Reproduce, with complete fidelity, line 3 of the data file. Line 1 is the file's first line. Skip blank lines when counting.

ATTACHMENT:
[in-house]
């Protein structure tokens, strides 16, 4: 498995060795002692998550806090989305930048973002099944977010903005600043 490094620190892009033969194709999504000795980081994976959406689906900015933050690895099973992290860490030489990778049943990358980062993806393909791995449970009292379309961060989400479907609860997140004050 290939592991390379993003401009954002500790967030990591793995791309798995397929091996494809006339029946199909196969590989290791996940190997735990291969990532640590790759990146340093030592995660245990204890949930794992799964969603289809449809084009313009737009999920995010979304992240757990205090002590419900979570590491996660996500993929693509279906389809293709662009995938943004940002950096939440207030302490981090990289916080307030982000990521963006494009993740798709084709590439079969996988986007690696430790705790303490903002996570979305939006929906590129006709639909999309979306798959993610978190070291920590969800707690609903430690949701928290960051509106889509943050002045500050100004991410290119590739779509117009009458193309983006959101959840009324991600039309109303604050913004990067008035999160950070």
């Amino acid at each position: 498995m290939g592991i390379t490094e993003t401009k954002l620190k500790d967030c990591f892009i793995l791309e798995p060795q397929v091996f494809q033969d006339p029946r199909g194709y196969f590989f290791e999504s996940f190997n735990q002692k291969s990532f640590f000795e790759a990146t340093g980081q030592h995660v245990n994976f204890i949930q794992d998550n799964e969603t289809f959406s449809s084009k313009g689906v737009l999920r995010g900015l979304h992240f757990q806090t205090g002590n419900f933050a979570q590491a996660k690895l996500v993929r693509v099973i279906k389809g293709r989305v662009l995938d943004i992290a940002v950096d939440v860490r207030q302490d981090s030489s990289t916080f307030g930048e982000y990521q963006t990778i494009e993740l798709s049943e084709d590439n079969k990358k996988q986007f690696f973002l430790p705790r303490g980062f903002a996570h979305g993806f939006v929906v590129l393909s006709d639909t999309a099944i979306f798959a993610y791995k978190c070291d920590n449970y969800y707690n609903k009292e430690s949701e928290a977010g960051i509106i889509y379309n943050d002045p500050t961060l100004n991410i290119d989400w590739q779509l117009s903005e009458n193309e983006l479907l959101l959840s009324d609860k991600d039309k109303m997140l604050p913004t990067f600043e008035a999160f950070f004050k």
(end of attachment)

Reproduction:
């Amino acid at each position: 498995m290939g592991i390379t490094e993003t401009k954002l620190k500790d967030c990591f892009i793995l791309e798995p060795q397929v091996f494809q033969d006339p029946r199909g194709y196969f590989f290791e999504s996940f190997n735990q002692k291969s990532f640590f000795e790759a990146t340093g980081q030592h995660v245990n994976f204890i949930q794992d998550n799964e969603t289809f959406s449809s084009k313009g689906v737009l999920r995010g900015l979304h992240f757990q806090t205090g002590n419900f933050a979570q590491a996660k690895l996500v993929r693509v099973i279906k389809g293709r989305v662009l995938d943004i992290a940002v950096d939440v860490r207030q302490d981090s030489s990289t916080f307030g930048e982000y990521q963006t990778i494009e993740l798709s049943e084709d590439n079969k990358k996988q986007f690696f973002l430790p705790r303490g980062f903002a996570h979305g993806f939006v929906v590129l393909s006709d639909t999309a099944i979306f798959a993610y791995k978190c070291d920590n449970y969800y707690n609903k009292e430690s949701e928290a977010g960051i509106i889509y379309n943050d002045p500050t961060l100004n991410i290119d989400w590739q779509l117009s903005e009458n193309e983006l479907l959101l959840s009324d609860k991600d039309k109303m997140l604050p913004t990067f600043e008035a999160f950070f004050k």